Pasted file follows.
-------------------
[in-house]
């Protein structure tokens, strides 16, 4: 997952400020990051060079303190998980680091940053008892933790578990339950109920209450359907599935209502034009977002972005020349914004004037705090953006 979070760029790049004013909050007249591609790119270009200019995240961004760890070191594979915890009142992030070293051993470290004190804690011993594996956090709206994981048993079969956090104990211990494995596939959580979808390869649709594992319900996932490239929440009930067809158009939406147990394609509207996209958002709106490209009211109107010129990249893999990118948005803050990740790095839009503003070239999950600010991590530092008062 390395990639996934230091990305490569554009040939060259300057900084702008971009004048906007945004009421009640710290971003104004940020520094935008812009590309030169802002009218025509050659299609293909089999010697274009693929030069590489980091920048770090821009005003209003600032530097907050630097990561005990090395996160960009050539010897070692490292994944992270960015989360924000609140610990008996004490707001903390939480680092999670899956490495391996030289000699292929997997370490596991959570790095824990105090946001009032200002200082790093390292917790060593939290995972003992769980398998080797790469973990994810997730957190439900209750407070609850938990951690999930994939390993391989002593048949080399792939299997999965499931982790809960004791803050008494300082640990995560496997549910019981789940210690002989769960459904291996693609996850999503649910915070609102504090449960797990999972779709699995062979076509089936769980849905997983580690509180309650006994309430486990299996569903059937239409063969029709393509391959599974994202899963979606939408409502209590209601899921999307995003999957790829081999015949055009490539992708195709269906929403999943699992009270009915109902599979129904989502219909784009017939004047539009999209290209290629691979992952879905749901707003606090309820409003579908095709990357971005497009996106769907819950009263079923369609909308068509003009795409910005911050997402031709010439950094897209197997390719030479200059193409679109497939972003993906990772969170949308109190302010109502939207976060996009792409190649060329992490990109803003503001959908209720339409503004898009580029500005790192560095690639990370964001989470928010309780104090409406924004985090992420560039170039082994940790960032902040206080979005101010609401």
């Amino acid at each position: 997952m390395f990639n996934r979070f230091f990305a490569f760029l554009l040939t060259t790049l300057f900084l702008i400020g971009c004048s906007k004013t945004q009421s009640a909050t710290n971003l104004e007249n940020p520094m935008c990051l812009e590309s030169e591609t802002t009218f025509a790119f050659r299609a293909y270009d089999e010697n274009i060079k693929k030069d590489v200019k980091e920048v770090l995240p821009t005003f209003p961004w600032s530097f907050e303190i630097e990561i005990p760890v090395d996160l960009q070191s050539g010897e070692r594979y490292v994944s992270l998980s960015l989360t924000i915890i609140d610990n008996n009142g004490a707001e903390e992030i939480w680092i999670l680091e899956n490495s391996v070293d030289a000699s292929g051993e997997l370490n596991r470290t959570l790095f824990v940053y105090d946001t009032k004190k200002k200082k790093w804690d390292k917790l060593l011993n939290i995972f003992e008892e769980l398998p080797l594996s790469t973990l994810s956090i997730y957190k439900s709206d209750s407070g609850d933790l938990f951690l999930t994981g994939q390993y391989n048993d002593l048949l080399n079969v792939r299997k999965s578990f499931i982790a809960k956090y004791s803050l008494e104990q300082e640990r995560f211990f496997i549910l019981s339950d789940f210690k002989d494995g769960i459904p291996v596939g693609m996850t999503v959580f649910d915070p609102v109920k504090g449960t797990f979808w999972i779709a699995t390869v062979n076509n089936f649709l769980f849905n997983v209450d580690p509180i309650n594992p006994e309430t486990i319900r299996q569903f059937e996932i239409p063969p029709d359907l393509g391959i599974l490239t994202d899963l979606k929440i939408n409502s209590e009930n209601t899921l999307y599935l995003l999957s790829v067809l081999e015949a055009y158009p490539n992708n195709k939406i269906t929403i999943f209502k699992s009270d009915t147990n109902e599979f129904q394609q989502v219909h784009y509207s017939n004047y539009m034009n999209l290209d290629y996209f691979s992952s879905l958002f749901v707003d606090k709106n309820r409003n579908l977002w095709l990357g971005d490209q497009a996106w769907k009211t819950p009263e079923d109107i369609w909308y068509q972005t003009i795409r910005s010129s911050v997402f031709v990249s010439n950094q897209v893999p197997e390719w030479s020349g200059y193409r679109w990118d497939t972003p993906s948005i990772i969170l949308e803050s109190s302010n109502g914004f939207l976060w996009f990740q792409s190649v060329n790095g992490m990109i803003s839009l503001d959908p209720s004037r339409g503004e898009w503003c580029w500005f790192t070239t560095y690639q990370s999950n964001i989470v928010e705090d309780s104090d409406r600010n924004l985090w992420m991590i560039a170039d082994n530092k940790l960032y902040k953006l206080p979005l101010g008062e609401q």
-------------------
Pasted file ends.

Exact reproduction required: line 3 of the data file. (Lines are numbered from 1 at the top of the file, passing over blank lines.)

């Amino acid at each position: 997952m390395f990639n996934r979070f230091f990305a490569f760029l554009l040939t060259t790049l300057f900084l702008i400020g971009c004048s906007k004013t945004q009421s009640a909050t710290n971003l104004e007249n940020p520094m935008c990051l812009e590309s030169e591609t802002t009218f025509a790119f050659r299609a293909y270009d089999e010697n274009i060079k693929k030069d590489v200019k980091e920048v770090l995240p821009t005003f209003p961004w600032s530097f907050e303190i630097e990561i005990p760890v090395d996160l960009q070191s050539g010897e070692r594979y490292v994944s992270l998980s960015l989360t924000i915890i609140d610990n008996n009142g004490a707001e903390e992030i939480w680092i999670l680091e899956n490495s391996v070293d030289a000699s292929g051993e997997l370490n596991r470290t959570l790095f824990v940053y105090d946001t009032k004190k200002k200082k790093w804690d390292k917790l060593l011993n939290i995972f003992e008892e769980l398998p080797l594996s790469t973990l994810s956090i997730y957190k439900s709206d209750s407070g609850d933790l938990f951690l999930t994981g994939q390993y391989n048993d002593l048949l080399n079969v792939r299997k999965s578990f499931i982790a809960k956090y004791s803050l008494e104990q300082e640990r995560f211990f496997i549910l019981s339950d789940f210690k002989d494995g769960i459904p291996v596939g693609m996850t999503v959580f649910d915070p609102v109920k504090g449960t797990f979808w999972i779709a699995t390869v062979n076509n089936f649709l769980f849905n997983v209450d580690p509180i309650n594992p006994e309430t486990i319900r299996q569903f059937e996932i239409p063969p029709d359907l393509g391959i599974l490239t994202d899963l979606k929440i939408n409502s209590e009930n209601t899921l999307y599935l995003l999957s790829v067809l081999e015949a055009y158009p490539n992708n195709k939406i269906t929403i999943f209502k699992s009270d009915t147990n109902e599979f129904q394609q989502v219909h784009y509207s017939n004047y539009m034009n999209l290209d290629y996209f691979s992952s879905l958002f749901v707003d606090k709106n309820r409003n579908l977002w095709l990357g971005d490209q497009a996106w769907k009211t819950p009263e079923d109107i369609w909308y068509q972005t003009i795409r910005s010129s911050v997402f031709v990249s010439n950094q897209v893999p197997e390719w030479s020349g200059y193409r679109w990118d497939t972003p993906s948005i990772i969170l949308e803050s109190s302010n109502g914004f939207l976060w996009f990740q792409s190649v060329n790095g992490m990109i803003s839009l503001d959908p209720s004037r339409g503004e898009w503003c580029w500005f790192t070239t560095y690639q990370s999950n964001i989470v928010e705090d309780s104090d409406r600010n924004l985090w992420m991590i560039a170039d082994n530092k940790l960032y902040k953006l206080p979005l101010g008062e609401q």